Miraculously, Elly came into this world asymptomatic, but needed a CT scan shortly after birth to determine the specifics of the mass, which they determined was a pulmonary sequestration. “It is even more unique in the sense that it is a mass of nonfunctioning lung tissue that lacks normal connection with the tracheobroncheal tree and receives an anomalous blood supply and in Elly’s case, to the aorta,” said Stacey, although she might as well have been speaking Greek. She is no doctor herself, just (most obviously) an incredible mother committed herself to her daughter’s care.
Imagine being 40, four months pregnant and taking your 6-month-old baby to have the lower left lobe of her lung removed. Dr. Calkins performed a thoracic surgery that created just two small incisions on her left side of her body. Both the physical and emotional scars from the surgery are minimal and quickly fading.
Milwaukee has become a special place for the Goldberg family throughout their journey and tonight they are celebrating the holidays together as a happy, healthy family at the Pfister. Though they love Dr. Calkins, The Goldbergs were ecstatic to learn in July that Elly would no longer be under his care, without further follow-ups. Elly’s left lobe has been replaced with healthy lung tissue because the smaller the lung, the quicker it regenerates.
Stacey remarks, “We have found our new ‘home away from home’ at The Pfister. What a special place. The people in Milwaukee are delightful, warm, and so friendly. Milwaukee provides a big city feel, at a level that meets the needs of everyone.” The Goldbergs will most definitely be back to Milwaukee in 2013, under much happier circumstances.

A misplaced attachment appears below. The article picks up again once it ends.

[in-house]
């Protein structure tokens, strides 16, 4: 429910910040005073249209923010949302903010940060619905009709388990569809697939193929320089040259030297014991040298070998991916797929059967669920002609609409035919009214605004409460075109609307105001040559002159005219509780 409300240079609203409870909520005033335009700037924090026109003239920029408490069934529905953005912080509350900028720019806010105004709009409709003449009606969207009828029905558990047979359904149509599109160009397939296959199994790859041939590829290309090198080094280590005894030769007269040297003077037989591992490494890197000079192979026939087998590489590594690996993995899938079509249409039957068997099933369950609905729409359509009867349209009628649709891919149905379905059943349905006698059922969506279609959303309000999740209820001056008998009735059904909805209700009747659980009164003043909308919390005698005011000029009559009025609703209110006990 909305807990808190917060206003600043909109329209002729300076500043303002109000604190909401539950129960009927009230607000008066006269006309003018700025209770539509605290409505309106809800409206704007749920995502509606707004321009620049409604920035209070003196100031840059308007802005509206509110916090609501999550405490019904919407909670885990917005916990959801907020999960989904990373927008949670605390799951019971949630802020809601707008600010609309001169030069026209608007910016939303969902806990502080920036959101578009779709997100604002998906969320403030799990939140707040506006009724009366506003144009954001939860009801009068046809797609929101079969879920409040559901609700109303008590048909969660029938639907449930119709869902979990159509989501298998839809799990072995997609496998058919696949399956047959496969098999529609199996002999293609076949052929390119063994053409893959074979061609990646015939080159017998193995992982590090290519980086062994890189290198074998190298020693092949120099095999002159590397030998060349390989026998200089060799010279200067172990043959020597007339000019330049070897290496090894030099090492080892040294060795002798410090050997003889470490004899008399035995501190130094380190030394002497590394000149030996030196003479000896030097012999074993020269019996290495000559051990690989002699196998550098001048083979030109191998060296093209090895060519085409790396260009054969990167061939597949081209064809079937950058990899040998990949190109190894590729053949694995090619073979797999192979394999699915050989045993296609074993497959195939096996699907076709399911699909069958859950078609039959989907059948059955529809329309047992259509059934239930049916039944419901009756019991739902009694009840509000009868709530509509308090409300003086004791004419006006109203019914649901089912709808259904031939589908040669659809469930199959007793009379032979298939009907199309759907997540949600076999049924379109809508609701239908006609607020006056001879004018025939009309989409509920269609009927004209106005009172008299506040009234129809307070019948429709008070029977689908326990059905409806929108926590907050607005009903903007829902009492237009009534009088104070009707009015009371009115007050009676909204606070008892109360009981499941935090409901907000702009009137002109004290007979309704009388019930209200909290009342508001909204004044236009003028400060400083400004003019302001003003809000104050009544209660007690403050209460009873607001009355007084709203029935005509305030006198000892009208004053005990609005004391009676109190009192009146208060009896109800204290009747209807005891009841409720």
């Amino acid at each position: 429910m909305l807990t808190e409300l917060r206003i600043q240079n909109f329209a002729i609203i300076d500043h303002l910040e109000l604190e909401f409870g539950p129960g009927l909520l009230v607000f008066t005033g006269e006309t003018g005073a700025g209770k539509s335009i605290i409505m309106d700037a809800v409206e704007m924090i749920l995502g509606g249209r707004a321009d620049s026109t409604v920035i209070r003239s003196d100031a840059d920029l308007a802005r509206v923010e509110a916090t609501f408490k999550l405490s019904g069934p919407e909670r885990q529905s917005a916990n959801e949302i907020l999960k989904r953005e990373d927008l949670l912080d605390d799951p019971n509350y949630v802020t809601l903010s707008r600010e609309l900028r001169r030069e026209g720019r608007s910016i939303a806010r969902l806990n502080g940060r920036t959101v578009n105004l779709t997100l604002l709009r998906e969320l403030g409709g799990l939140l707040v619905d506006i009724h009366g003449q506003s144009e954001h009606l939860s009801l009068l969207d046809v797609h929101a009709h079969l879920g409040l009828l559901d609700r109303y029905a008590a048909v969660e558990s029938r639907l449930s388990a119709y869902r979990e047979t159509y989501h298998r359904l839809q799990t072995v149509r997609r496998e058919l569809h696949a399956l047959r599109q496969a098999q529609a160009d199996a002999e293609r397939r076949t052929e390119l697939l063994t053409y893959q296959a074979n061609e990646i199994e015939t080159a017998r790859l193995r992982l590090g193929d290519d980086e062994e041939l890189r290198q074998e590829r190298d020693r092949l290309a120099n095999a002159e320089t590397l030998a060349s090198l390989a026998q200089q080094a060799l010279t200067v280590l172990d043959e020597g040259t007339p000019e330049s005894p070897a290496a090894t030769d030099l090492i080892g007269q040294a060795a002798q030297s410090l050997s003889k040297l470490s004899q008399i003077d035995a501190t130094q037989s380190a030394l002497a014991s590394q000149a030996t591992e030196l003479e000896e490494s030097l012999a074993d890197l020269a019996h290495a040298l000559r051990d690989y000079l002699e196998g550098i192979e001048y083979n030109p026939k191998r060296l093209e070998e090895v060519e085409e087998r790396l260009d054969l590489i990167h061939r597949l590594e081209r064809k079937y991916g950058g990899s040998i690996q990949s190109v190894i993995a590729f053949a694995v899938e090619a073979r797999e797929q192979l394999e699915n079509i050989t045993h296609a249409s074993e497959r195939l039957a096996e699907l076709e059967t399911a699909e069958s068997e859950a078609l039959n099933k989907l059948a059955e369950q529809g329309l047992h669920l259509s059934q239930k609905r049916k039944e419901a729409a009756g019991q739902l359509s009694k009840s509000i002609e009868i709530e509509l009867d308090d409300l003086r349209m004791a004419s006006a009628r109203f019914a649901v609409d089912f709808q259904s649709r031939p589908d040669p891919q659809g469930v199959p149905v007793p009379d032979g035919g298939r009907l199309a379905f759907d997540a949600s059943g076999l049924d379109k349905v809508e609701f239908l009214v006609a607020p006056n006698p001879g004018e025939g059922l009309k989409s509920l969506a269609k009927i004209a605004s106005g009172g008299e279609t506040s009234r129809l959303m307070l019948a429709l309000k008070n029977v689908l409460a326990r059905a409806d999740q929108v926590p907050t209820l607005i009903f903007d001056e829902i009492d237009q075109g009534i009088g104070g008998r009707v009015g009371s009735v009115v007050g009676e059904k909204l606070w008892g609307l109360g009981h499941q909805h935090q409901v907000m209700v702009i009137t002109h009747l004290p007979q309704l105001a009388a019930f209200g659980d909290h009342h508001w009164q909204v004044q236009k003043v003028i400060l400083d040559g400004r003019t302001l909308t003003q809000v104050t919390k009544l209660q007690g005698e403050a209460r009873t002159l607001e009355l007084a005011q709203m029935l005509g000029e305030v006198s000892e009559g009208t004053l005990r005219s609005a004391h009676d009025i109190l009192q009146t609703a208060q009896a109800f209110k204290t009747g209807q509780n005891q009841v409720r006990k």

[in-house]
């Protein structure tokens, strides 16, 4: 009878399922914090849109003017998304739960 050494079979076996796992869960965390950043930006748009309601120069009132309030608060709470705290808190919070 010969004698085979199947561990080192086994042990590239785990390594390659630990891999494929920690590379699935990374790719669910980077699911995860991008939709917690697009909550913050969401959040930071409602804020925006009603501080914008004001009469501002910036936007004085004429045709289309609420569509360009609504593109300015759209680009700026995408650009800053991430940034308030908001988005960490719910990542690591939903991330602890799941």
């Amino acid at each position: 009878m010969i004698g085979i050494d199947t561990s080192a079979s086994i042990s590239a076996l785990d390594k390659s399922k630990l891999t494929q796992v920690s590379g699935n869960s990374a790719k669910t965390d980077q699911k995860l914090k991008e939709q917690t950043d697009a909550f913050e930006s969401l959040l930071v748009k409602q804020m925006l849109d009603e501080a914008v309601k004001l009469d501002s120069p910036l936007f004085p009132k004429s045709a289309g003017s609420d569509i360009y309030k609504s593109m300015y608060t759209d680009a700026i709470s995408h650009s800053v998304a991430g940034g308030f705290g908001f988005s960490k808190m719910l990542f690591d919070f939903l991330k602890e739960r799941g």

I think most people who’ve hosted a large gathering will agree that not having to cook on Christmas is a gift in itself. Being able to celebrate with your family, minus the grocery shopping, prep work and dishes leaves you a lot more time for holiday cheer.
One thing was also particularly evident this Christmas day at the Pfister – the hospitality industry never sleeps. Staff was bustling around through the crowd to accommodate each and every guest – over 500 for Christmas brunch in the ballroom alone. The lobby and the cafe were also busting at the seams with guests.
The Tamscin family spread out one of the plush velvet couches in the lobby, digesting after brunch. They looked right out of a J Crew catalogue – gorgeous, blonde, neatly groomed and amiable. Mr. and Mrs. Tamscin grew up in Wisconsin, but have been living in Arizona for the past decade or so. They came back to see their parents and agreed that a Wisconsin Christmas feels much more normal than Christmas in the dessert.
“What was the most delectable thing you ate?” I inquired. In case you missed it, I went on about the brunch menu here. “Pork roast, leg of lamb and gluten-free desserts” they chimed back in unison.
I snapped a few family photos in front of the Christmas tree for them and talked journalism with their daughter, a college student, before they were on their way.
No matter how you celebrated your holiday season, I hope it was merry and bright. And may 2013 bring you and your family much health and prosperity!
There are all kinds of relics to uncover here at the Pfister Hotel. With the holidays in full swing, food comes to my mind right away. In my home, food for any celebration is always given the utmost care and attention, like a newborn baby. As I was poking around last week, I hopscotched my way up the wide, coral marble steps in the lobby guarded by Dick and Harry (the bronze lions). Displayed inconspicuously, was the china used at Thanksgiving dinner in 1899 at the Pfister Hotel, complete with the dinner menu.